John Collins writes:

> The fact that we're alive shows that as a species we've been historically
> very 'lucky', the biggest 'break' being in the finely tuned initial
> conditions for our universe. At least a level I many-worlds theory is
> needed to explain this.

Yes, more like level 2, I'd say.  That's where you get variations on the
dimensionality of the universe and the values of physical constants.
I think those are the parameters which are said to be finely tuned in
order to allow the kinds of stability that would allow structure to form.

> But in a higher level MWT this good luck might
> have extended further. For instance, our planet might have experienced an
> unusually high number of 'near misses' with other astronomical bodies. Now
> that we're here to watch, the universe will be forced to obey the law
> of averages, so there could be a significantly higher probability of
> a deadly asteroid collision than would be indicated by the historical
> frequeny of said events. Perhaps we should carefully compare how often
> the other planets have been hit with how often we have: They certainly
> look more craterful....

Certainly an interesting direction to pursue.  However I think the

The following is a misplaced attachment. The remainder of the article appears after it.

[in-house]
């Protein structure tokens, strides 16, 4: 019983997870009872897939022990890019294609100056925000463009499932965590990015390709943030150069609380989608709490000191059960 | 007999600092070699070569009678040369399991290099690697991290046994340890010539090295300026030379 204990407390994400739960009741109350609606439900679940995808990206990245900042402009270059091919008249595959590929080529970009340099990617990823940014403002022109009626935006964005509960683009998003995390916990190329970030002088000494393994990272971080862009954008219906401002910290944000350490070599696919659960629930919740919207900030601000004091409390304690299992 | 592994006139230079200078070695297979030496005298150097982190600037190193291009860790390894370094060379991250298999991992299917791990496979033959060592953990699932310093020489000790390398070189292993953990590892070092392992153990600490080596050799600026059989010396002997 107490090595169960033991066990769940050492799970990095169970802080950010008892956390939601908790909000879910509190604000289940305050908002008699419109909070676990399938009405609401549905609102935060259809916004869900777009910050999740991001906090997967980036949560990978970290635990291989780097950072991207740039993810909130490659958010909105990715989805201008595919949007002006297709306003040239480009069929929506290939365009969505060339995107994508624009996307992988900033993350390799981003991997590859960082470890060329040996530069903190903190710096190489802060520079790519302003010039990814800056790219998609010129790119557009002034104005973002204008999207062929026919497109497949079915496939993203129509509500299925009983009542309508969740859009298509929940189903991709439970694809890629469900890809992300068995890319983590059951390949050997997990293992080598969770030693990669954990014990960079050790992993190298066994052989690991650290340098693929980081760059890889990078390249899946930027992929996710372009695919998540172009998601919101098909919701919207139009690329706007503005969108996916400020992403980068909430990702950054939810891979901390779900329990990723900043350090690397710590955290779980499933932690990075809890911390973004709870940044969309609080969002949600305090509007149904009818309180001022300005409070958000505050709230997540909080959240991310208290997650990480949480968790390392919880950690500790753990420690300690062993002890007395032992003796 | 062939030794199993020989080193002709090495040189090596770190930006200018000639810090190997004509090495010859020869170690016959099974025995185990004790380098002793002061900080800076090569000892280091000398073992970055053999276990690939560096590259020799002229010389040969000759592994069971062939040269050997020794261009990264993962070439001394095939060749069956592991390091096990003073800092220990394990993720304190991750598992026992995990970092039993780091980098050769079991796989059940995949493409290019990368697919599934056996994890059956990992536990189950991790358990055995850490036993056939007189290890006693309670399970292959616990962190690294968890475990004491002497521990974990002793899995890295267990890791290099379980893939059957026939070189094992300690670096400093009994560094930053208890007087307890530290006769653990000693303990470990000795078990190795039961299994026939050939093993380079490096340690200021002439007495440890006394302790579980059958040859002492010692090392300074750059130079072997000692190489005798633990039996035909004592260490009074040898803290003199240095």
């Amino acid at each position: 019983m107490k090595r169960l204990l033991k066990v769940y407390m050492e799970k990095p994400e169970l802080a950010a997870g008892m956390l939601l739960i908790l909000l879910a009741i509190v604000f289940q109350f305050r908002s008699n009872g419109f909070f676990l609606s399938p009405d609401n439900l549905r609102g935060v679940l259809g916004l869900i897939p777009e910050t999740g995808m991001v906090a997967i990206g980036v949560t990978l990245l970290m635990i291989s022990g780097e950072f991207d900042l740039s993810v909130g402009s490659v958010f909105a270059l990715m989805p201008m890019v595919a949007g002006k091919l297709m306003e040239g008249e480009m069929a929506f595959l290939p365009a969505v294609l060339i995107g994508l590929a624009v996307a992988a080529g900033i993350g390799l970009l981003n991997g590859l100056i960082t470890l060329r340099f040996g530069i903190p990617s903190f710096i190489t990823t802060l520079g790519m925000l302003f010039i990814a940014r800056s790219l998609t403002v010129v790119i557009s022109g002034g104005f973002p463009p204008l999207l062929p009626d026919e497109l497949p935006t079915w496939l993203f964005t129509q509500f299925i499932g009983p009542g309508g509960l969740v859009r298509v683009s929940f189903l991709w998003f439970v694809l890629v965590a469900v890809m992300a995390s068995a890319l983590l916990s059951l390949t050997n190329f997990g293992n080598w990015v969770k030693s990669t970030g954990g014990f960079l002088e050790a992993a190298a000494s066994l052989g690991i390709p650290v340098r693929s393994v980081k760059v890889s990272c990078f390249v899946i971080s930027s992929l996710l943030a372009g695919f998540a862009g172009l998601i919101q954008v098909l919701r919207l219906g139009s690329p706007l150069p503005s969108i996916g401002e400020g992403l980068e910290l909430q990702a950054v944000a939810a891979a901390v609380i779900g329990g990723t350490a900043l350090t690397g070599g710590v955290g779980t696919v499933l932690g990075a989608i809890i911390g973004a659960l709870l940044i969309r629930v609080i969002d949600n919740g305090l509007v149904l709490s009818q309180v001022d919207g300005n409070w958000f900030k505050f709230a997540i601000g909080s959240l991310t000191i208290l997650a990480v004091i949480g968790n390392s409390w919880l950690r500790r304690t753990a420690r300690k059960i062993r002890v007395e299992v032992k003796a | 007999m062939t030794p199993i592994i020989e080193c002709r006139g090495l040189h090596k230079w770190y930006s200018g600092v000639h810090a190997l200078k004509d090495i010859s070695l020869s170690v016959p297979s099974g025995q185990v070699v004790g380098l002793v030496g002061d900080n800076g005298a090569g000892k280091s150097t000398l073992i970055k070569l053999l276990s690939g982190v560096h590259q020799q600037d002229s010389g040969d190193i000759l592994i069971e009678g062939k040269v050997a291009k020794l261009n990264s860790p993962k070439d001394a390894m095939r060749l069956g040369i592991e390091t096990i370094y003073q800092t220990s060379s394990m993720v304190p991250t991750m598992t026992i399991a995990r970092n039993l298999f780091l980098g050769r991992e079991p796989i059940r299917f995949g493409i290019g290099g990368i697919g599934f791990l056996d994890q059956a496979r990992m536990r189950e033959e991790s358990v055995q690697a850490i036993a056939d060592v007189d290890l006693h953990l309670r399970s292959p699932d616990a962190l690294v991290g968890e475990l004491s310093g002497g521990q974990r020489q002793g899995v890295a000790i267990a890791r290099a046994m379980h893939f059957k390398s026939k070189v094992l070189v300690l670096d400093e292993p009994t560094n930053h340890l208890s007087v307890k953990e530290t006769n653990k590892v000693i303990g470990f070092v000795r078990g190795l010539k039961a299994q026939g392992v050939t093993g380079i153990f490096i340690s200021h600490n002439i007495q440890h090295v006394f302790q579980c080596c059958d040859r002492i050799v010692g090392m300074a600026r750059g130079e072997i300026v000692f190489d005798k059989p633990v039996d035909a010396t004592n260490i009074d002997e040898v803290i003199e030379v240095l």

anthropic prediction in such cases is that our history would have
been just barely good enough to allow life like us to form.  If meteor
bombardment should have wiped us out, we would predict that we would
have experienced a history of heavy meteor strikes, not quite enough to
wipe us out, but enough to be very troublesome.

> Have there been any serious studies into this? It's not just idle
> philosophial musings, it affects the way our governments should be
> spending our money (or rather your money; I'm a non-earning student).

I've seen a few papers that look at the possibility that the evolution
of intelligent life is overwhelmingly unlikely.  Robin Hanson has a
couple of papers on this, and a
more technical one at

Hal Finney

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